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Drug Driving, Limits and Legislation

Written by: Alan Baker 27th October, 2023

There are limitations associated with all types of drug driving legislation, and different jurisdictions have assessed the advantages and disadvantages in their own ways.

In most jurisdictions across Europe and the USA, legal limits for drugs are not established, with the exception of alcohol. Nevertheless, some places have implemented zero-tolerance laws for illicit drugs without specifying concentration limits in their legislation.

Research [1] identified 19 jurisdictions with legal limits for driving under the influence (DUI) of illicit drugs. These limits varied in terms of the types of drugs included, the biological matrices tested, and the concentration levels considered.

The European DRUID project recommended two types of limits:

  1. “Lower effect limits,” which are akin to the impact of a Blood Alcohol Concentration (BAC) of 0.02%.
  2. “Risk thresholds,” comparable to the effect of a BAC of 0.05%.

However, specific concentrations for drugs were not suggested, except for THC. It appears that most European countries have implemented “lower effect limits” or zero-tolerance laws, often without attempts to standardise them.

Notably, the primary distinction is that concentration limits in jurisdictions with zero tolerance laws may be altered without changing the underlying legislation.

Many European countries and New Zealand have established limits for amphetamines, MDMA, cocaine, THC, and morphine. Some countries have also included limits for certain hallucinogens like ketamine, LSD, and phencyclidine. In contrast, most American jurisdictions have limits for a smaller number of drugs, with some only having limits for THC.

In some cases, the legal limits for drugs in US jurisdictions are higher than those in Europe and New Zealand. Additionally, except for Utah, all US jurisdictions have a BAC limit of 0.08%, suggesting that a higher level of impairment is tolerated compared to regions with lower BAC limits. In Europe, only England, Wales, and Northern Ireland have a BAC limit of 0.08%, while all other jurisdictions maintain limits of 0.05% or lower.

Drugs like amphetamine, THC, and morphine have both recreational and medical uses. These substances may be obtained illicitly or through medical prescriptions. In most countries, the legal limits only apply when the drugs are acquired without a prescription. In the UK, the limits for amphetamine and morphine correspond to high therapeutic concentrations, which are higher than limits set in other countries.

The relationship between Blood Alcohol Concentration (BAC) and impairment or crash risk is widely accepted for alcohol. For some drugs, studies with drug-naïve individuals or occasional drug users have shown that higher concentrations of depressant drugs, such as benzodiazepines, opioids, and gamma-hydroxybutyrate (GHB), lead to increased impairment.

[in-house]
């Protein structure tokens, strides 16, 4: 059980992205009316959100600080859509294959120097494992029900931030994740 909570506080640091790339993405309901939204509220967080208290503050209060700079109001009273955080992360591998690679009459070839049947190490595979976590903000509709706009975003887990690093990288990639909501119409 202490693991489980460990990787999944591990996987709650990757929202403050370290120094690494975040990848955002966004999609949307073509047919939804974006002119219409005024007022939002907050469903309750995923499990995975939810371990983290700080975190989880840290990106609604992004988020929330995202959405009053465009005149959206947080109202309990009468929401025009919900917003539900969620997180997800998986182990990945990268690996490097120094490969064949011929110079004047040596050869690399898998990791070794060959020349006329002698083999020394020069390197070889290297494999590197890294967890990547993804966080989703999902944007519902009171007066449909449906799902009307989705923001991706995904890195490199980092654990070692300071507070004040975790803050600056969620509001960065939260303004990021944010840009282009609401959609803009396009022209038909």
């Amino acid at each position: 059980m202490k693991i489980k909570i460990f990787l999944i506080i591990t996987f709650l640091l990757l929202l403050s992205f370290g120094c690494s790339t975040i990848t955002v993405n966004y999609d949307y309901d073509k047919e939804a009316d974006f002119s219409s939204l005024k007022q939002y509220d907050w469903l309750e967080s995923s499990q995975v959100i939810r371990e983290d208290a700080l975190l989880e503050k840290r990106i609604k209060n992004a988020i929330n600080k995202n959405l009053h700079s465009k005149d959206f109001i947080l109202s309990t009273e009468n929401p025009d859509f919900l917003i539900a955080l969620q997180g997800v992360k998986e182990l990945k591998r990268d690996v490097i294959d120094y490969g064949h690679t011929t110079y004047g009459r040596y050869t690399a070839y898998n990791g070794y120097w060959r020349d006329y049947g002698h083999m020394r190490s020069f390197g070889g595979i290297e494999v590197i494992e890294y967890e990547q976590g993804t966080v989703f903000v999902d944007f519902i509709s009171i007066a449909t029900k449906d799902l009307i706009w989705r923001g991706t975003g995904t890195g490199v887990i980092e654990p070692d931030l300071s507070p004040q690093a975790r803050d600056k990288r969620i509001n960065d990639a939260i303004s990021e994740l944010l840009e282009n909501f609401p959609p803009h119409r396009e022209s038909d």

Consequently, “risk threshold” concentrations, which entail graduated or enhanced sanction limits, have been implemented for various drugs in Norway, New Zealand, Canada (specifically for THC), and Denmark.

Canada also employs a graduated sanction limit for GHB. However, for drugs like cannabis, stimulants, and hallucinogens, the relationship between drug concentration, impairment, and crash risk remains less clear. This issue has been a subject of extensive discussion, especially following the legalisation of cannabis products in the USA and Canada.

The use of zero-tolerance legislation and low legal limits is a straightforward and practical approach. Nevertheless, it can result in the conviction of some drug users who are not clinically impaired and do not pose a risk to road traffic safety. This occurs because traces of drugs can persist in the blood or other biological samples for several hours after the impairing effects have dissipated. Such outcomes may clash with people’s sense of justice. Furthermore, applying legal limits to inactive drug metabolites, like THC-COOH and benzoylecgonine, can also lead to the conviction of drivers who were impaired by cannabis or cocaine long before driving but were no longer impaired while driving, unless the driver also tests positive for the active drug or there is evidence of drug use shortly before driving, along with documented clinical impairment at the time of arrest or blood sample collection.

In contrast, impairment-based legislation, which necessitates a positive assessment of clinical impairment for a DUI conviction, may not identify all drivers who are incapable of driving safely.